John McCain: A Champion of Compromise

The following commentary does not necessarily reflect the views of AgWeb or Farm Journal Media. The opinions expressed below are the author's own.

John McCain, 81, has announced that he is in his last term as a Republican senator for his home state of Arizona, reports a article published today.

"This is my last term. If I hadn't admitted that to myself before this summer, a stage 4 cancer diagnosis acts as ungentle persuasion," he wrote in his book, "The Restless Wave," according to the excerpt published on Apple News.

McCain, who calls himself a champion of compromise, went on to say of the U.S. and her citizens, "I would like to see us recover our sense that we are more alike than different. We are citizens of a republic made of shared ideals forged in a new world to replace the tribal enmities that tormented the old one. Even in times of political turmoil such as these, we share that awesome heritage and the responsibility to embrace it."

Such eloquent words form a positive, elder statesman-like vision of McCain. But McCain is not without a history of faults and blemishes. He has plenty of both. Among them:

During the 1980s, McCain was one of five United States senators comprising the so-called Keating Five and was accused of corruption. During a five year period, Charles Keating Jr. of the Lincoln Savings and Loan Association gave him $112,000 in "lawful" contributions.

Then, there’s the story of how McCain callously treated his first wife, Carol—granted, after he returned to the United States following five and a half torturous years as a POW.

Yes, both of those examples are from long ago. But just Google “John McCain’s many mistakes,” and you’ll find a number of other, more recent examples of his sometimes questionable character and decision-making ability.

But despite some less-than-glowing examples of McCain’s behavior over the years, he has also made commendable decisions:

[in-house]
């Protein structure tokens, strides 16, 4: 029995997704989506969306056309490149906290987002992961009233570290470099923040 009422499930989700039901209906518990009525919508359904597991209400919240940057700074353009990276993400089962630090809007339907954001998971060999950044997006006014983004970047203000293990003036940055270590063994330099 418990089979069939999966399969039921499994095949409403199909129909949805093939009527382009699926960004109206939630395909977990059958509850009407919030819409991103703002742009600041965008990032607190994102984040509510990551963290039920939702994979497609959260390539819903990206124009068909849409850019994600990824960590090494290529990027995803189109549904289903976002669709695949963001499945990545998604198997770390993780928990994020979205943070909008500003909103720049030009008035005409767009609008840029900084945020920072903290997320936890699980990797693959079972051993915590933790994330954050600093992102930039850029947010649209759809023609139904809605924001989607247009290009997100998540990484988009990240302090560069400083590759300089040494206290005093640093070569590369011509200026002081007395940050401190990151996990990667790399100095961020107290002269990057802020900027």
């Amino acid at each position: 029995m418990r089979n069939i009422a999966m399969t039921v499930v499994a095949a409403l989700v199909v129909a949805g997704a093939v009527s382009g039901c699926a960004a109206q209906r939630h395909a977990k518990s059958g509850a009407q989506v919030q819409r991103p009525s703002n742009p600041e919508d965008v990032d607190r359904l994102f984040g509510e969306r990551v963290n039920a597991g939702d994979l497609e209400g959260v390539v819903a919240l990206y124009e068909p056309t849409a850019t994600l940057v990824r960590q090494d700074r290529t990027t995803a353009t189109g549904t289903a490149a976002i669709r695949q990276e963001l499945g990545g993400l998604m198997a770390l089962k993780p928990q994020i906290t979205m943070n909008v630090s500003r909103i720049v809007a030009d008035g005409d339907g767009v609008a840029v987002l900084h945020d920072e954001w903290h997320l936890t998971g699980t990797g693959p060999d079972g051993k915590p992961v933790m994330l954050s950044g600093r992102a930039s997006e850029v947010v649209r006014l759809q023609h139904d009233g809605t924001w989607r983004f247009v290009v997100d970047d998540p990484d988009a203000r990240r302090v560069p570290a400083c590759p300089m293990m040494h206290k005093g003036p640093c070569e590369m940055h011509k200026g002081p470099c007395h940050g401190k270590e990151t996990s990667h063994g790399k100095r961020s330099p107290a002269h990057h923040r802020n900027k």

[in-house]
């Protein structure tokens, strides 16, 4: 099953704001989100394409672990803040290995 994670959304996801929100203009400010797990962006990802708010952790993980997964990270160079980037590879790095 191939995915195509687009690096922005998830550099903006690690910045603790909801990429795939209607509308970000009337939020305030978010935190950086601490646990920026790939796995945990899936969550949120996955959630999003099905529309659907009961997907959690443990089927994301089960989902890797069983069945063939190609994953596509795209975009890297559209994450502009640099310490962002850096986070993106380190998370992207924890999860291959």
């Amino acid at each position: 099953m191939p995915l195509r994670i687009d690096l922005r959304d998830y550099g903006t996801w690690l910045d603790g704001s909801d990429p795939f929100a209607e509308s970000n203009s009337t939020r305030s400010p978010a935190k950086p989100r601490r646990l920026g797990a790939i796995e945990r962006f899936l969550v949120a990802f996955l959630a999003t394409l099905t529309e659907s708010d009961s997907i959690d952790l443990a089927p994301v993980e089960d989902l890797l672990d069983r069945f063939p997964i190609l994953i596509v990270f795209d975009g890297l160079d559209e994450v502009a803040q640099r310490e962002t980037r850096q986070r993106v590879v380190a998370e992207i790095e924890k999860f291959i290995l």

In 1989, McCain repaid the $112,000 Charles Keating Jr. had given him. In 2001, the Senate passed a broad overhaul of the U.S. campaign finance system. It was a bill that McCain had labored over for six years in cooperation with Wisconsin Democratic Senator Russell Feingold. The New York Times reported at the time that, “Central to the McCain-Feingold bill was a controversial ban on the unrestricted contributions to political parties known as ‘soft money.’” The law was then narrowly upheld by the Supreme Court in 2003.

Then, there was the time McCain was hosting a town hall in Lakeville, Minn., during his 2008 presidential run against Barack Obama. “During the town hall, several members of the audience were screaming "terrorist" and "liar" every time McCain mentioned Obama,” Politico reported.

"I have to tell you, Sen. Obama is a decent person and a person you don't have to be scared of as president of the United States," McCain told one member of the crowd who said the prospect of an Obama presidency scared him.

“When a woman told McCain that she couldn't trust Obama because ‘he's an Arab,’ the Senator took his microphone back and spoke out against the conspiracy theory that had spread during the campaign.

"No, ma'am," McCain said. "He's a decent family man [and] citizen that I just happen to have disagreements with on fundamental issues and that's what this campaign's all about.”

An Inc. article probably best sums up my perspective on McCain: "Whether you're a Democrat or a Republican, and whether you agree with McCain on policy issues or not, he's a role model and a public servant who has served his country for more than 60 years--as a Navy officer, a prisoner of war, and a United States senator and presidential nominee."

McCain himself says of his life: “I don't have a complaint. Not one. It's been quite a ride. I've known great passions, seen amazing wonders, fought in a war, and helped make a peace. I made a small place for myself in the story of America and the history of my times."